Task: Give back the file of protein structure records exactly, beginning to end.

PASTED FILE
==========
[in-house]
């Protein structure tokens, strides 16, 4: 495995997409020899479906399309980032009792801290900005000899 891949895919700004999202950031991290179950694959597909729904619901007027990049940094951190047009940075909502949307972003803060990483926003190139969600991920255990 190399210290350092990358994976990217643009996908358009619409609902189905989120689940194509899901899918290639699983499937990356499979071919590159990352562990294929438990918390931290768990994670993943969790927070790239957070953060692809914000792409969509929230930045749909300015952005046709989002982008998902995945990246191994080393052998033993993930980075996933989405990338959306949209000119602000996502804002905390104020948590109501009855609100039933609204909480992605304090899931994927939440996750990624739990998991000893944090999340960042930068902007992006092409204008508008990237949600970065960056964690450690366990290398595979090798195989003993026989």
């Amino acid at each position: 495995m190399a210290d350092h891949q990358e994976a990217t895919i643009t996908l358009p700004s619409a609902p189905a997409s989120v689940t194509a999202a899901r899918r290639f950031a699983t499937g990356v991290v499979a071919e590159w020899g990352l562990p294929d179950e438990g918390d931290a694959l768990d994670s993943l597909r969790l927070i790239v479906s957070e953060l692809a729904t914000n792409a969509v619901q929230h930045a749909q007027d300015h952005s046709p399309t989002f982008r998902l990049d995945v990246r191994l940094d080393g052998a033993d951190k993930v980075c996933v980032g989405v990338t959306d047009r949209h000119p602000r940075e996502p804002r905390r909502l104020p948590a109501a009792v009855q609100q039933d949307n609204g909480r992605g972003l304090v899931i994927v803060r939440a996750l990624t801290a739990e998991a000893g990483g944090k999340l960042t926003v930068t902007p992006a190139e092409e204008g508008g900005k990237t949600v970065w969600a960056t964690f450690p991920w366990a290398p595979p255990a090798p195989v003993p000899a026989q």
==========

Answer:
[in-house]
């Protein structure tokens, strides 16, 4: 495995997409020899479906399309980032009792801290900005000899 891949895919700004999202950031991290179950694959597909729904619901007027990049940094951190047009940075909502949307972003803060990483926003190139969600991920255990 190399210290350092990358994976990217643009996908358009619409609902189905989120689940194509899901899918290639699983499937990356499979071919590159990352562990294929438990918390931290768990994670993943969790927070790239957070953060692809914000792409969509929230930045749909300015952005046709989002982008998902995945990246191994080393052998033993993930980075996933989405990338959306949209000119602000996502804002905390104020948590109501009855609100039933609204909480992605304090899931994927939440996750990624739990998991000893944090999340960042930068902007992006092409204008508008990237949600970065960056964690450690366990290398595979090798195989003993026989």
């Amino acid at each position: 495995m190399a210290d350092h891949q990358e994976a990217t895919i643009t996908l358009p700004s619409a609902p189905a997409s989120v689940t194509a999202a899901r899918r290639f950031a699983t499937g990356v991290v499979a071919e590159w020899g990352l562990p294929d179950e438990g918390d931290a694959l768990d994670s993943l597909r969790l927070i790239v479906s957070e953060l692809a729904t914000n792409a969509v619901q929230h930045a749909q007027d300015h952005s046709p399309t989002f982008r998902l990049d995945v990246r191994l940094d080393g052998a033993d951190k993930v980075c996933v980032g989405v990338t959306d047009r949209h000119p602000r940075e996502p804002r905390r909502l104020p948590a109501a009792v009855q609100q039933d949307n609204g909480r992605g972003l304090v899931i994927v803060r939440a996750l990624t801290a739990e998991a000893g990483g944090k999340l960042t926003v930068t902007p992006a190139e092409e204008g508008g900005k990237t949600v970065w969600a960056t964690f450690p991920w366990a290398p595979p255990a090798p195989v003993p000899a026989q």